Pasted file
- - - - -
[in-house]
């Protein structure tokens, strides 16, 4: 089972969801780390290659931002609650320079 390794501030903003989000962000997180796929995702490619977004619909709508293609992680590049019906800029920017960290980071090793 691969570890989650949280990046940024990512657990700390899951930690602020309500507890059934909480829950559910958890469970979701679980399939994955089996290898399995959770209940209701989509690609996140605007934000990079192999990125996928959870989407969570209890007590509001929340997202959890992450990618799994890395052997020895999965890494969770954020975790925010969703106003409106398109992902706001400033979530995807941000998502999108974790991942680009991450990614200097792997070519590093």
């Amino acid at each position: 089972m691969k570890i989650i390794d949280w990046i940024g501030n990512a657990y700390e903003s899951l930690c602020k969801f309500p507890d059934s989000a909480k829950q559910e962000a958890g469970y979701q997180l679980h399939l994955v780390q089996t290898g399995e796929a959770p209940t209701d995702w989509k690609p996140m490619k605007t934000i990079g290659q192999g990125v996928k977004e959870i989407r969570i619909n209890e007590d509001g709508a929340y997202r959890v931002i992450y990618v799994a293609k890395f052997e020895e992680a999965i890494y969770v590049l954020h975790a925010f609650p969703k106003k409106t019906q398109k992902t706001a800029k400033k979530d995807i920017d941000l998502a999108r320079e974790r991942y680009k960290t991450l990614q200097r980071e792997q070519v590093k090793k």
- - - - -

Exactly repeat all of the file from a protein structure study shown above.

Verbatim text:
[in-house]
């Protein structure tokens, strides 16, 4: 089972969801780390290659931002609650320079 390794501030903003989000962000997180796929995702490619977004619909709508293609992680590049019906800029920017960290980071090793 691969570890989650949280990046940024990512657990700390899951930690602020309500507890059934909480829950559910958890469970979701679980399939994955089996290898399995959770209940209701989509690609996140605007934000990079192999990125996928959870989407969570209890007590509001929340997202959890992450990618799994890395052997020895999965890494969770954020975790925010969703106003409106398109992902706001400033979530995807941000998502999108974790991942680009991450990614200097792997070519590093």
């Amino acid at each position: 089972m691969k570890i989650i390794d949280w990046i940024g501030n990512a657990y700390e903003s899951l930690c602020k969801f309500p507890d059934s989000a909480k829950q559910e962000a958890g469970y979701q997180l679980h399939l994955v780390q089996t290898g399995e796929a959770p209940t209701d995702w989509k690609p996140m490619k605007t934000i990079g290659q192999g990125v996928k977004e959870i989407r969570i619909n209890e007590d509001g709508a929340y997202r959890v931002i992450y990618v799994a293609k890395f052997e020895e992680a999965i890494y969770v590049l954020h975790a925010f609650p969703k106003k409106t019906q398109k992902t706001a800029k400033k979530d995807i920017d941000l998502a999108r320079e974790r991942y680009k960290t991450l990614q200097r980071e792997q070519v590093k090793k």